If the proposal is approved in a public referendum on Monday, the borrowing could trigger up to a 4 percent property-tax hike, according to the Nassau Interim Finance Authority. That would force the Nassau County Legislature either to vote to override the cap -- which limits increases in property tax levy collections to 2 percent or the rate of inflation, whichever is less -- or reduce the tax levy by enough to avoid triggering the cap, officials said.
If the legislature chooses to vote to override, the tax-cap law mandates that such a vote would require at least a 60 percent "supermajority" of voters or the local governing body -- in Nassau's case, 12 of the 19 county legislators.
But it would not require the legislature to take annual votes because the borrowing should result in a one-time-only tax hike, officials said.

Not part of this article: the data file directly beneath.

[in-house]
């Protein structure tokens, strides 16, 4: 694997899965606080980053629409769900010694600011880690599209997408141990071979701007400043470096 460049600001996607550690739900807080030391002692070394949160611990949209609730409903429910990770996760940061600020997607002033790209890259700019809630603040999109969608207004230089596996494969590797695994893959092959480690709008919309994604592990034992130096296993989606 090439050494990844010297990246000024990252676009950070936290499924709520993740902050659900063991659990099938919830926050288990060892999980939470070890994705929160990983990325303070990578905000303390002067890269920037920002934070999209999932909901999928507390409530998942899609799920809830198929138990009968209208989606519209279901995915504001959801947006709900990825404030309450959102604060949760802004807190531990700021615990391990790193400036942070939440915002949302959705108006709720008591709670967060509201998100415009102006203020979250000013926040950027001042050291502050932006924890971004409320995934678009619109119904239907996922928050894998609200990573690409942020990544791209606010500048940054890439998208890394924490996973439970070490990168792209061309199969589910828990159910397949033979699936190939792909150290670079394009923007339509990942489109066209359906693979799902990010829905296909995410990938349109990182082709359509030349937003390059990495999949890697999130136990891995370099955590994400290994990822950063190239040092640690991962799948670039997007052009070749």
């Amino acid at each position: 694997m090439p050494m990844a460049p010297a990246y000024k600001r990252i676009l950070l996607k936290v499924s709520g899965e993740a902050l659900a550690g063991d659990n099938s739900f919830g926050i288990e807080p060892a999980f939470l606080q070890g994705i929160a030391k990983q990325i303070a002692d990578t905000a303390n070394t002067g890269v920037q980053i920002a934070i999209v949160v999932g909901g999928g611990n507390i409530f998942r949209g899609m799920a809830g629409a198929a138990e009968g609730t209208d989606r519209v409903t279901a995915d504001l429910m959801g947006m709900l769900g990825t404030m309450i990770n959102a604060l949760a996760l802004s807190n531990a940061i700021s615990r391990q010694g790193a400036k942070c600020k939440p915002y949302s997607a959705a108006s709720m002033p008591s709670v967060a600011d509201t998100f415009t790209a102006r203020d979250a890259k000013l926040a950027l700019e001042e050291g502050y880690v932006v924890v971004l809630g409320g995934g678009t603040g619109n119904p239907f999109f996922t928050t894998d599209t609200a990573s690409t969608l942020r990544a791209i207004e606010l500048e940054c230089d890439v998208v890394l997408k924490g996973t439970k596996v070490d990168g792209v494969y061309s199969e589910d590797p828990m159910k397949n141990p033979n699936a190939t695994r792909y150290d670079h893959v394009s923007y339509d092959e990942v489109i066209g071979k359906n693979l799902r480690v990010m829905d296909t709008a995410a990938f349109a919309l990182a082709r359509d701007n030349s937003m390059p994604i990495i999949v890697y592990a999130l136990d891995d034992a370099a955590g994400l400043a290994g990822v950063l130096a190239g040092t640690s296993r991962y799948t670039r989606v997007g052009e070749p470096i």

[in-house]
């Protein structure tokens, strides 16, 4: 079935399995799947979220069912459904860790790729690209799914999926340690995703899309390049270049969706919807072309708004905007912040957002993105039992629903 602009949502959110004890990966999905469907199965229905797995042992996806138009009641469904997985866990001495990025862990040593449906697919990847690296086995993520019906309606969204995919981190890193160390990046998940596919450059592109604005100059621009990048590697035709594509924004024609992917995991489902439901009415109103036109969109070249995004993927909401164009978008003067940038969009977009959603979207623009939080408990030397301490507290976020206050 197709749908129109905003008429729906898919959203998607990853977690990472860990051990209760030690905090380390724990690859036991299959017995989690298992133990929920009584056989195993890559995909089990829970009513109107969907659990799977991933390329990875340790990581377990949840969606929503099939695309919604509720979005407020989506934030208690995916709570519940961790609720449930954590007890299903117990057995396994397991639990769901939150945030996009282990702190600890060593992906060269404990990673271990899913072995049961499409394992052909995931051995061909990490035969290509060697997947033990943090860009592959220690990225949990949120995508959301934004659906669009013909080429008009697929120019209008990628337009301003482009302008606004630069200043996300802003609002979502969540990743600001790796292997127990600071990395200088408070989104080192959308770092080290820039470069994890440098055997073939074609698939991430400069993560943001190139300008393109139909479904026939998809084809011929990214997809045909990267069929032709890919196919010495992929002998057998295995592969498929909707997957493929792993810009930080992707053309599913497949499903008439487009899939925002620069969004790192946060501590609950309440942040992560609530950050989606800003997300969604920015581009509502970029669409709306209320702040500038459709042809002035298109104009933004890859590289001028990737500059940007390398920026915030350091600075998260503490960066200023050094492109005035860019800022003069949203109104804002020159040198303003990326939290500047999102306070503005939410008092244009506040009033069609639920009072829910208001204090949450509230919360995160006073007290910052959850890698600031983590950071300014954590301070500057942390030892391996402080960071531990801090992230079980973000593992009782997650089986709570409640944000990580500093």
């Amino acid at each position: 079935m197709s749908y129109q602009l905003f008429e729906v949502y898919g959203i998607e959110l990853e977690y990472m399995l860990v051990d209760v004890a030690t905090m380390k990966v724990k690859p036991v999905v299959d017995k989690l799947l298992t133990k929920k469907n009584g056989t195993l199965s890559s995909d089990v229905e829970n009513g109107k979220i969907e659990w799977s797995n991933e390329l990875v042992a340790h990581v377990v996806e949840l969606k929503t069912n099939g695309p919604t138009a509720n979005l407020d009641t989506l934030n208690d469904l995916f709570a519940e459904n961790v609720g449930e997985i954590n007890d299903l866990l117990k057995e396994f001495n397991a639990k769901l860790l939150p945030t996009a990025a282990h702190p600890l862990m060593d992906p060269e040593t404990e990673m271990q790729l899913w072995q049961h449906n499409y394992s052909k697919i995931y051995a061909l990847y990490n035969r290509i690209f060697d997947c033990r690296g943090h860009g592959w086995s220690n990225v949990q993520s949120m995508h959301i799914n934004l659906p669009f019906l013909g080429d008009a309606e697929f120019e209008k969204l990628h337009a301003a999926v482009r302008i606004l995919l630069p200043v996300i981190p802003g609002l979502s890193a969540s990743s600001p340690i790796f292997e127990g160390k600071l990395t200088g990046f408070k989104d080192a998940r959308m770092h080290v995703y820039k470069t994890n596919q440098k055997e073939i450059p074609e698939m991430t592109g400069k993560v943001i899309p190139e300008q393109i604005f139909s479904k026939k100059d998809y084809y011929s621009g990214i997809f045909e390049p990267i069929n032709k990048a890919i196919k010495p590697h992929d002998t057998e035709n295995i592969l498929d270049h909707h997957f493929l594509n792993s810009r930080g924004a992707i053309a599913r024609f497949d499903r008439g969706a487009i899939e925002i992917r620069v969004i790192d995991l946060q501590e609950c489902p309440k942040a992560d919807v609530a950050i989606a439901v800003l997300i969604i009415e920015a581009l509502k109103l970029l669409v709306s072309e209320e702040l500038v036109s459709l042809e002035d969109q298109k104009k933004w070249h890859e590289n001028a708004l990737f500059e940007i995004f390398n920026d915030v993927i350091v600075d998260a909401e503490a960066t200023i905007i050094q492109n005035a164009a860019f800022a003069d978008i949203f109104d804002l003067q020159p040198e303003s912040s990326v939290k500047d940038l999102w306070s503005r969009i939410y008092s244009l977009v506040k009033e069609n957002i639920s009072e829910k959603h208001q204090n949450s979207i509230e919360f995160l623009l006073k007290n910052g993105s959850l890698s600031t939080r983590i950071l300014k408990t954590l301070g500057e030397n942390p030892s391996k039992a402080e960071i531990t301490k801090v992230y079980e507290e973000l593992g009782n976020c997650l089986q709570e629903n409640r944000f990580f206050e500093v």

"It's a one-time vote on that increase because once it's done, it creates a new [tax] base," said Nassau County Attorney John Ciampoli.
The referendum asks voters for permission to borrow up to $400 million primarily to build a new Nassau Coliseum and a minor league baseball park.
NIFA, which took control of the county's finances in January, says the borrowing, including interest over 30 years, would lead to a 3.5 to 4 percent property-tax increase for the average county homeowner in 2012.
Nassau officials argue those costs would be offset by revenue that would come from the new Coliseum and baseball stadium.
Nassau could avoid exceeding the cap by finding up to 2 percent in corresponding property tax cuts elsewhere in its budget.
A vote to override the tax cap would be required well before any revenue from the new facilities begins flowing in, county officials said. The vote would occur by Oct. 31, the deadline for enacting the county's fiscal 2012 budget, said Katie Grilli-Robles, a spokeswoman for Nassau County Executive Edward Mangano.
With Robert Brodsky